And let's not forget, that this is a different kind of positive discrimination than a bipolar Trotskyite mermaids-of-colour setting up a publication and saying bring it on, submit your stories and I'll tell you what works through the eyes of a bipolar Trotskyite mermaids-of-colour. That would work for me. I'd like that challenge. That's a world that's been made better.
Plus, I'm really not convinced that such calls lead to better stories. 'Write what you know' doesn't mean only write about yourself. My novel, after which this blog is named, has an African hero. A school and university friend recently asked me to recommend a couple of stories of mine; only later did I realise that both had teenage girls as protagonists. I’m struggling to think of any of my sci-fi stories that has a lantern-jawed astronaut as hero. Maybe one yet to be published, but he has an apple put in his mouth and is served to a talking bear within 1500 words. We're writers, we write about the universality of fear, love, anger, taking action, going after your goals - whether the protagonist is a man, woman or robotic floor polisher.
I am, however, seeing an increasing number of stories which are thinly disguised polemics. A recent example led to me leave a somewhat snide review on Goodreads for a quality publication which deserves support and I still harbour ambitions of appearing in. And it's not as if there are a range of opposing viewpoints, challenging each other. That would be interesting but, instead, we're presented with an echo chamber. Science fiction used to evoke wonder; nowadays I'm put in mind of the Cultural Revolution. Mrs Mao has a nice little place in the country prepared for you, somewhere you won’t get bored. Or, possibly, a rectangular hole in the ground.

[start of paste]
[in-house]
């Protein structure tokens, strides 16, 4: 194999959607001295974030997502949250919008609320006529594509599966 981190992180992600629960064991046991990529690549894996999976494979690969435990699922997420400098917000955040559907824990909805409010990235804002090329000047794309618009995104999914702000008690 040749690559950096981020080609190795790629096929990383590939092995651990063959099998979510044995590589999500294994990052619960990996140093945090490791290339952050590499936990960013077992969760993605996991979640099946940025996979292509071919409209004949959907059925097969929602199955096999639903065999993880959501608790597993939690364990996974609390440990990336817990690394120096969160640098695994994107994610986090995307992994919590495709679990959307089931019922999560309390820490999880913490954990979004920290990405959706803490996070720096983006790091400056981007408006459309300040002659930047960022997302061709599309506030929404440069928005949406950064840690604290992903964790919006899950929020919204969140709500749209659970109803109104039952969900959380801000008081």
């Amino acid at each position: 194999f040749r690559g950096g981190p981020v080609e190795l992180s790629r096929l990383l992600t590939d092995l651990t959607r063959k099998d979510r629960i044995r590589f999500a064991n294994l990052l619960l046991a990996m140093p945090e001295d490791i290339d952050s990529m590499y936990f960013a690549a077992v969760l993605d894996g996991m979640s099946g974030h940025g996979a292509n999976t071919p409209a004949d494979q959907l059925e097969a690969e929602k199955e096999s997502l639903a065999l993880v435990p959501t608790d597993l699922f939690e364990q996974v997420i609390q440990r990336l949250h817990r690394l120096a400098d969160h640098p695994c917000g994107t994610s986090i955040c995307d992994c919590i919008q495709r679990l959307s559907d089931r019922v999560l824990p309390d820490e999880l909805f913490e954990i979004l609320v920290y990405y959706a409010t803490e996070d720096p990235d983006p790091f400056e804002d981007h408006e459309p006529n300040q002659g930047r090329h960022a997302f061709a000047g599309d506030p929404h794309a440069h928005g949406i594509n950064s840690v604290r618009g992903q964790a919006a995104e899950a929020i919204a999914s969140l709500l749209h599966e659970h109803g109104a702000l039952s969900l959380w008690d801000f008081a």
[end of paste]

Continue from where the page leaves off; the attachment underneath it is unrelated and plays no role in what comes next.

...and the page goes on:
Noble laureate Sir Kazuo Ishiguro recently highlighted the fear of censure young writers have if they try to stray from the groupthink. He felt safe to say what he did being of a certain age and having achieved a certain level of success. I feel relatively safe in saying what I'm saying as, not having bothered the judges of a cabinet’s worth of awards over my career, I have - quite literally - nothing to lose. Others have more, and more of a future, on the line.
No, what perplexes me most, I think, is that the world of literature shouldn’t need to be working so hard to pull on such evangelical clothes. In fact, we should be the exemplars already, a position established long before anything was prefixed by a hashtag. This is what makes me angry - that none of this should be remotely necessary.